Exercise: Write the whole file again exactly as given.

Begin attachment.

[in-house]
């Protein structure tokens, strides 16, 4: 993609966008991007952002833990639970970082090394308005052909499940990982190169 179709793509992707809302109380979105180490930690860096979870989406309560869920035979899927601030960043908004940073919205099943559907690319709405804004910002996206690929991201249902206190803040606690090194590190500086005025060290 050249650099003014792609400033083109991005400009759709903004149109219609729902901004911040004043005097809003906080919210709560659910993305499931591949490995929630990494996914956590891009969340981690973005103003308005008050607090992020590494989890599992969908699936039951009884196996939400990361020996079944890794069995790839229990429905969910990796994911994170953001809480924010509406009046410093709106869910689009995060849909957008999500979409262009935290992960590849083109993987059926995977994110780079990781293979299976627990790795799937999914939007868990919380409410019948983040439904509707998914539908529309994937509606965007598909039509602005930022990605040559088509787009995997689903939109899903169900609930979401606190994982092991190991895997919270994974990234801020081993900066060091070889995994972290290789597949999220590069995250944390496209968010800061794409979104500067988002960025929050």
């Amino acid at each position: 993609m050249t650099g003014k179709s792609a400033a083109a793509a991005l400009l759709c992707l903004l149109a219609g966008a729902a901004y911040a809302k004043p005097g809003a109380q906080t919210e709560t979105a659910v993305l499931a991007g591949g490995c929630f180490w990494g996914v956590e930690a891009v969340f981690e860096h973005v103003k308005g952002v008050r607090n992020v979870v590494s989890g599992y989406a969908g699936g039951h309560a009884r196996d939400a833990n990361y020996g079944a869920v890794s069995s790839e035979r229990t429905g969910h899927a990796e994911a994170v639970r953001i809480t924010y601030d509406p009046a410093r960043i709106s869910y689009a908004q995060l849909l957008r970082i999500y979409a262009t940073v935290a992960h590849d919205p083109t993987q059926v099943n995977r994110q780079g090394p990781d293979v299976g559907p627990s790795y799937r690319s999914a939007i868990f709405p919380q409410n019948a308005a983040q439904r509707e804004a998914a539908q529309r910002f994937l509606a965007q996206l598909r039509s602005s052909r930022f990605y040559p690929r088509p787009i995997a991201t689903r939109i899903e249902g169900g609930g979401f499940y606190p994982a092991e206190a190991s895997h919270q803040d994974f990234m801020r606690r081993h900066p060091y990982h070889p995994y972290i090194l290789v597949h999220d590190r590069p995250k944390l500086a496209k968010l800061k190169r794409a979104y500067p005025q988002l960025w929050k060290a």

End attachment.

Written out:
[in-house]
């Protein structure tokens, strides 16, 4: 993609966008991007952002833990639970970082090394308005052909499940990982190169 179709793509992707809302109380979105180490930690860096979870989406309560869920035979899927601030960043908004940073919205099943559907690319709405804004910002996206690929991201249902206190803040606690090194590190500086005025060290 050249650099003014792609400033083109991005400009759709903004149109219609729902901004911040004043005097809003906080919210709560659910993305499931591949490995929630990494996914956590891009969340981690973005103003308005008050607090992020590494989890599992969908699936039951009884196996939400990361020996079944890794069995790839229990429905969910990796994911994170953001809480924010509406009046410093709106869910689009995060849909957008999500979409262009935290992960590849083109993987059926995977994110780079990781293979299976627990790795799937999914939007868990919380409410019948983040439904509707998914539908529309994937509606965007598909039509602005930022990605040559088509787009995997689903939109899903169900609930979401606190994982092991190991895997919270994974990234801020081993900066060091070889995994972290290789597949999220590069995250944390496209968010800061794409979104500067988002960025929050």
């Amino acid at each position: 993609m050249t650099g003014k179709s792609a400033a083109a793509a991005l400009l759709c992707l903004l149109a219609g966008a729902a901004y911040a809302k004043p005097g809003a109380q906080t919210e709560t979105a659910v993305l499931a991007g591949g490995c929630f180490w990494g996914v956590e930690a891009v969340f981690e860096h973005v103003k308005g952002v008050r607090n992020v979870v590494s989890g599992y989406a969908g699936g039951h309560a009884r196996d939400a833990n990361y020996g079944a869920v890794s069995s790839e035979r229990t429905g969910h899927a990796e994911a994170v639970r953001i809480t924010y601030d509406p009046a410093r960043i709106s869910y689009a908004q995060l849909l957008r970082i999500y979409a262009t940073v935290a992960h590849d919205p083109t993987q059926v099943n995977r994110q780079g090394p990781d293979v299976g559907p627990s790795y799937r690319s999914a939007i868990f709405p919380q409410n019948a308005a983040q439904r509707e804004a998914a539908q529309r910002f994937l509606a965007q996206l598909r039509s602005s052909r930022f990605y040559p690929r088509p787009i995997a991201t689903r939109i899903e249902g169900g609930g979401f499940y606190p994982a092991e206190a190991s895997h919270q803040d994974f990234m801020r606690r081993h900066p060091y990982h070889p995994y972290i090194l290789v597949h999220d590190r590069p995250k944390l500086a496209k968010l800061k190169r794409a979104y500067p005025q988002l960025w929050k060290a």